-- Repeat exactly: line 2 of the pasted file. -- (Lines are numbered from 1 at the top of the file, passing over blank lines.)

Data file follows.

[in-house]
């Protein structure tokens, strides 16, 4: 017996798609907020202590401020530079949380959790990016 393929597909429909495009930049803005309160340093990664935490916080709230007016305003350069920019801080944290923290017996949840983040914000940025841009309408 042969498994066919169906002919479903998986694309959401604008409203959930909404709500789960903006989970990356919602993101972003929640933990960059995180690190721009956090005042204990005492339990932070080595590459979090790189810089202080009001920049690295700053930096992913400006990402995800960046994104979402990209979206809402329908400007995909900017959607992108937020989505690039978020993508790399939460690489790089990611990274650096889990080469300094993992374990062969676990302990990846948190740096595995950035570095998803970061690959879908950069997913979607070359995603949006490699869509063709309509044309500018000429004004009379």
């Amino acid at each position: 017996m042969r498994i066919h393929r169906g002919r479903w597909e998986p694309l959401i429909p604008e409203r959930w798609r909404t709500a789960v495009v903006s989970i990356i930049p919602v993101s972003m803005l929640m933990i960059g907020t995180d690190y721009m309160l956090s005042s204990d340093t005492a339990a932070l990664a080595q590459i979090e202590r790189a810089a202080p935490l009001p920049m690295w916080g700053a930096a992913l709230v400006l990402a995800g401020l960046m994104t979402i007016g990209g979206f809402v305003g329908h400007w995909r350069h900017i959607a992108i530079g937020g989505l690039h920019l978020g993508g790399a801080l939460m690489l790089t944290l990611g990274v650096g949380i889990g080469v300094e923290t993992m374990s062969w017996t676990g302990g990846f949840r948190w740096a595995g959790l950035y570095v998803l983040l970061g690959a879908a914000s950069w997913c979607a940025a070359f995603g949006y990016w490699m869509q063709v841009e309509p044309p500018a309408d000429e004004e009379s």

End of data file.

């Protein structure tokens, strides 16, 4: 017996798609907020202590401020530079949380959790990016 393929597909429909495009930049803005309160340093990664935490916080709230007016305003350069920019801080944290923290017996949840983040914000940025841009309408 042969498994066919169906002919479903998986694309959401604008409203959930909404709500789960903006989970990356919602993101972003929640933990960059995180690190721009956090005042204990005492339990932070080595590459979090790189810089202080009001920049690295700053930096992913400006990402995800960046994104979402990209979206809402329908400007995909900017959607992108937020989505690039978020993508790399939460690489790089990611990274650096889990080469300094993992374990062969676990302990990846948190740096595995950035570095998803970061690959879908950069997913979607070359995603949006490699869509063709309509044309500018000429004004009379």